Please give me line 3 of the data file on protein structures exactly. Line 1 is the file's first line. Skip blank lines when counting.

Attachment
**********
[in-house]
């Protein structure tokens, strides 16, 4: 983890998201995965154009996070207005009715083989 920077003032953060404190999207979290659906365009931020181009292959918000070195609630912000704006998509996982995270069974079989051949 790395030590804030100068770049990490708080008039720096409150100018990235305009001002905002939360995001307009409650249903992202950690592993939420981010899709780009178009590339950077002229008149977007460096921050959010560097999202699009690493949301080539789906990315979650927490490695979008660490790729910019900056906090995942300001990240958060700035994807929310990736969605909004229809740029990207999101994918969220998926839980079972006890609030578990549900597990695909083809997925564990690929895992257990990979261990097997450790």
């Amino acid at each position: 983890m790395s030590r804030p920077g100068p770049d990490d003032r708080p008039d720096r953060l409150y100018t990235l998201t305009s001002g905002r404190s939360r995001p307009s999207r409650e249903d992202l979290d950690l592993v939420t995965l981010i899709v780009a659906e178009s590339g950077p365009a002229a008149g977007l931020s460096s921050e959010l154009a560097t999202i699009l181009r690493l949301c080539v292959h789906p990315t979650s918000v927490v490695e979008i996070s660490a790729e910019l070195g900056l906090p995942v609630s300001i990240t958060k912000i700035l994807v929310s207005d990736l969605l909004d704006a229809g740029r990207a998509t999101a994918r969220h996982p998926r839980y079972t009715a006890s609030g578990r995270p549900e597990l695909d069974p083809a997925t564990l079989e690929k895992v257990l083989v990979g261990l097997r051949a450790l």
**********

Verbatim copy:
């Amino acid at each position: 983890m790395s030590r804030p920077g100068p770049d990490d003032r708080p008039d720096r953060l409150y100018t990235l998201t305009s001002g905002r404190s939360r995001p307009s999207r409650e249903d992202l979290d950690l592993v939420t995965l981010i899709v780009a659906e178009s590339g950077p365009a002229a008149g977007l931020s460096s921050e959010l154009a560097t999202i699009l181009r690493l949301c080539v292959h789906p990315t979650s918000v927490v490695e979008i996070s660490a790729e910019l070195g900056l906090p995942v609630s300001i990240t958060k912000i700035l994807v929310s207005d990736l969605l909004d704006a229809g740029r990207a998509t999101a994918r969220h996982p998926r839980y079972t009715a006890s609030g578990r995270p549900e597990l695909d069974p083809a997925t564990l079989e690929k895992v257990l083989v990979g261990l097997r051949a450790l």